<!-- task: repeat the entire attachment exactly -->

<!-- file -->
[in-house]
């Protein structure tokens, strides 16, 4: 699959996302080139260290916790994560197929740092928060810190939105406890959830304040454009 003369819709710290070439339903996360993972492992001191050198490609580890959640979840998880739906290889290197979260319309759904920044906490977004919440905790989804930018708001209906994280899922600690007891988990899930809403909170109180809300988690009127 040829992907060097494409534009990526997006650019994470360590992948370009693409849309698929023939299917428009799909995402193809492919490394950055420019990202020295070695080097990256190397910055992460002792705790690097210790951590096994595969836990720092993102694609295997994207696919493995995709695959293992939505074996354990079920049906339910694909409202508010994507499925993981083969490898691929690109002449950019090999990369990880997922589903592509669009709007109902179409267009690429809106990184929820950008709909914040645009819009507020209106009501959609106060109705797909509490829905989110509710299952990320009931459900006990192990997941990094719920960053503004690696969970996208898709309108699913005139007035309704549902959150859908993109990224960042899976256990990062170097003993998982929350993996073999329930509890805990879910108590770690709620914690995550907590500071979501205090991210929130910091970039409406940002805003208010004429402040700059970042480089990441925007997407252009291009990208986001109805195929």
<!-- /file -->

[in-house]
């Protein structure tokens, strides 16, 4: 699959996302080139260290916790994560197929740092928060810190939105406890959830304040454009 003369819709710290070439339903996360993972492992001191050198490609580890959640979840998880739906290889290197979260319309759904920044906490977004919440905790989804930018708001209906994280899922600690007891988990899930809403909170109180809300988690009127 040829992907060097494409534009990526997006650019994470360590992948370009693409849309698929023939299917428009799909995402193809492919490394950055420019990202020295070695080097990256190397910055992460002792705790690097210790951590096994595969836990720092993102694609295997994207696919493995995709695959293992939505074996354990079920049906339910694909409202508010994507499925993981083969490898691929690109002449950019090999990369990880997922589903592509669009709007109902179409267009690429809106990184929820950008709909914040645009819009507020209106009501959609106060109705797909509490829905989110509710299952990320009931459900006990192990997941990094719920960053503004690696969970996208898709309108699913005139007035309704549902959150859908993109990224960042899976256990990062170097003993998982929350993996073999329930509890805990879910108590770690709620914690995550907590500071979501205090991210929130910091970039409406940002805003208010004429402040700059970042480089990441925007997407252009291009990208986001109805195929």